Match.com, the O.G. of dating websites, just launched “Missed Connections,” a feature where users can see other members based on location. While its a first for the site, the dating app Happn is already based on this premise: two singles cross paths, perhaps on the subway or at a park, without ever speaking, only to connect via GPS. Its a slightly more romantic premise than Tinder, but Happn is far too similar to other apps and drains phone batteries (since it’s always tracking you).
Now, Match is using their own hyperlocation technology to match people after they cross paths IRL. The technology will allow both parties to start a conversation using the app. The beta version has been available in San Francisco and Dallas, where more than two thirds of Match users opted in. According to Match, those users were twice as likely to have conversations, thanks to the new feature.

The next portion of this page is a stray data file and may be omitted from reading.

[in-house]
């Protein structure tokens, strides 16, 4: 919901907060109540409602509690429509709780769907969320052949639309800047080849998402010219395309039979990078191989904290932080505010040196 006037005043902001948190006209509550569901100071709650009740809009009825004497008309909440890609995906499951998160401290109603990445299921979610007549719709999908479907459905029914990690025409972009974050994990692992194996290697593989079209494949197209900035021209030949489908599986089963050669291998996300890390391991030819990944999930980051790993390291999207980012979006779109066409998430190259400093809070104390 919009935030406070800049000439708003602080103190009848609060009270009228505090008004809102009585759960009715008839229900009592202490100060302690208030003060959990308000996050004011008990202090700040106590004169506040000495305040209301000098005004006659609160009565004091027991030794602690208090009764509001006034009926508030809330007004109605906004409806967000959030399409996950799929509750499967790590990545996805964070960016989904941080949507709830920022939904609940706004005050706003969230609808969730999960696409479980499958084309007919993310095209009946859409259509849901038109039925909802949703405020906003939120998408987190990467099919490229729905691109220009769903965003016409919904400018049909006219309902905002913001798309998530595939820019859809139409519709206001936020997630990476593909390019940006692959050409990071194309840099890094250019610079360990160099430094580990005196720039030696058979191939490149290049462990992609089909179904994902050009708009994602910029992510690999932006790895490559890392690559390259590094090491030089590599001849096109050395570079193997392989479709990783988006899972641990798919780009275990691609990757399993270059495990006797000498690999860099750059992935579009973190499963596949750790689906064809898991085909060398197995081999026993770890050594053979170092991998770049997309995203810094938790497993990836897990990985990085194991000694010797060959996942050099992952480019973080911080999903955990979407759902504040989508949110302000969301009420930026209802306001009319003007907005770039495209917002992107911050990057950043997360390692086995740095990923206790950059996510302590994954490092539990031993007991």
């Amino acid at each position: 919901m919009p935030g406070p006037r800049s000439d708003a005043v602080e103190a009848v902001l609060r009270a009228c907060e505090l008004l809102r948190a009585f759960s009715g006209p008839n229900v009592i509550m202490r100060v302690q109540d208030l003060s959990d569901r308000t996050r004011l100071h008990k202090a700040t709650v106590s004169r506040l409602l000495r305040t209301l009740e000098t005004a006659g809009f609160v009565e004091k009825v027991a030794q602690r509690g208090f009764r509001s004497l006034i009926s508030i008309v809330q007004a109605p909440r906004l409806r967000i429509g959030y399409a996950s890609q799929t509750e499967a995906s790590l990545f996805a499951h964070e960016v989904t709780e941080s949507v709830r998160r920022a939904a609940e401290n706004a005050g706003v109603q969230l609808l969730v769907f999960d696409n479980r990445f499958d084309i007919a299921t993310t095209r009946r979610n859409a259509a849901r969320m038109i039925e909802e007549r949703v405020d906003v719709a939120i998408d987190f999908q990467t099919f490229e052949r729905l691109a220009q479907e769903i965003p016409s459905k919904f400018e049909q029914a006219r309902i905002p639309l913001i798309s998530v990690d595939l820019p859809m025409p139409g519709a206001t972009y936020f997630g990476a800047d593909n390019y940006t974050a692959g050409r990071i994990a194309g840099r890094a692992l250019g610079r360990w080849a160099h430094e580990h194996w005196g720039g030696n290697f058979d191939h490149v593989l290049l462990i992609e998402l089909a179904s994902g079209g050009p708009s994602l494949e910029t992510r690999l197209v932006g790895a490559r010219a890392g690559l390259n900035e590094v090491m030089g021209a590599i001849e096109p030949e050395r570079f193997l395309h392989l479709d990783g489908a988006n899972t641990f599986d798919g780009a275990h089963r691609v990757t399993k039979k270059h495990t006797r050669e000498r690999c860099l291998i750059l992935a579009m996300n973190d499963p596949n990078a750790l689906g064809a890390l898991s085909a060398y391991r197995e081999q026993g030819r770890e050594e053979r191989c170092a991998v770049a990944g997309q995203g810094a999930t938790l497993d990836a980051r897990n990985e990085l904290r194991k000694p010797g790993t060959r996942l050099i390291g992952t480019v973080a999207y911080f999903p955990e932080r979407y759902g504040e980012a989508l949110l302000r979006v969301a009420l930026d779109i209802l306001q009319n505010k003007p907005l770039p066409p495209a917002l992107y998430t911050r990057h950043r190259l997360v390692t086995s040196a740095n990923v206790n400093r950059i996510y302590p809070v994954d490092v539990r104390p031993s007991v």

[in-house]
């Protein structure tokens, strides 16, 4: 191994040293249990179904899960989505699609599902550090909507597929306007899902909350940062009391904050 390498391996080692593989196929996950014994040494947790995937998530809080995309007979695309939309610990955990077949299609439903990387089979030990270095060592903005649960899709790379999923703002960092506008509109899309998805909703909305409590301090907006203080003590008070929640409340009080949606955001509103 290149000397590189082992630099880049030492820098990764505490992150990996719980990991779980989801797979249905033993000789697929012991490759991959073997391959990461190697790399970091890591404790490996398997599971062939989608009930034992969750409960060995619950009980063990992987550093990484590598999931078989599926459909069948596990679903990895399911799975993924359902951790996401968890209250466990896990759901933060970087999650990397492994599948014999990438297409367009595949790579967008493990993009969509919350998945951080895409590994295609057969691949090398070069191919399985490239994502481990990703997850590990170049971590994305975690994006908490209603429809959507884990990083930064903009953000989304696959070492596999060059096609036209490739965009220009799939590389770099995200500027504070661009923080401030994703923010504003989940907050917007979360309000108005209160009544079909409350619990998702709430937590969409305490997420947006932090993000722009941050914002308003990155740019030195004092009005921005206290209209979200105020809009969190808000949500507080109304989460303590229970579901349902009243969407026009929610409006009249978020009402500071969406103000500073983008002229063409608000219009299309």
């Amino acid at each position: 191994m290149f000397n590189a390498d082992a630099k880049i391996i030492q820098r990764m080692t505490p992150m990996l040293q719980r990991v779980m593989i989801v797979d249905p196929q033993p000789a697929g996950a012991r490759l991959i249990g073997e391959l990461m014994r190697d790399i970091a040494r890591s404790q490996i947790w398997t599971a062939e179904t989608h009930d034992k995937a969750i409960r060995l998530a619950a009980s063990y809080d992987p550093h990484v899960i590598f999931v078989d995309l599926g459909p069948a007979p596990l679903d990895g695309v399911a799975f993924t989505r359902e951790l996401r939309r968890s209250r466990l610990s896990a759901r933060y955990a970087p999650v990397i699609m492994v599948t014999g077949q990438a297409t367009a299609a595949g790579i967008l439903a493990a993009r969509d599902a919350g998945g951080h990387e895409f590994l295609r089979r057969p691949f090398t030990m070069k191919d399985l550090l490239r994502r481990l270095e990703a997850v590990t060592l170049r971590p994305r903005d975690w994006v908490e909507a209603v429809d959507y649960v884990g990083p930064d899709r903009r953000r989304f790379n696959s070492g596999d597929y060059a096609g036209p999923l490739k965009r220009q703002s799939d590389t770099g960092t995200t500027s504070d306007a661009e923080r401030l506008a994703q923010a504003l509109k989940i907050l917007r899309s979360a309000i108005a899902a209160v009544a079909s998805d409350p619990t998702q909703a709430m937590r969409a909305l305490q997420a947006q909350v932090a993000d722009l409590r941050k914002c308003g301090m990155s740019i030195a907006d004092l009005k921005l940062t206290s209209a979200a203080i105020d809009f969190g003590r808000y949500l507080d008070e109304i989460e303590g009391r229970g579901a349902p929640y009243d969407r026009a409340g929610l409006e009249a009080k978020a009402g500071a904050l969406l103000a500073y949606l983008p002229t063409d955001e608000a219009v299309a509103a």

While this might seem like an unnecessary update, Match’s annual “Singles in America” survey found 55 percent of singles believed apps make it more difficult to meet someone in real life. By combining reality with dating apps, they hope to make it easier to meet someone kind of in person.
Unlike Happn, Match doesn’t use location alone to connect singles. The matches are also created using the site’s existing algorithm. Meeting a stranger from across the subway platform feels serendipitous, even if it’s a meet-cute courtesy of a dating site. And it’s certainly more romantic than Craiglist’s “Missed Connections.”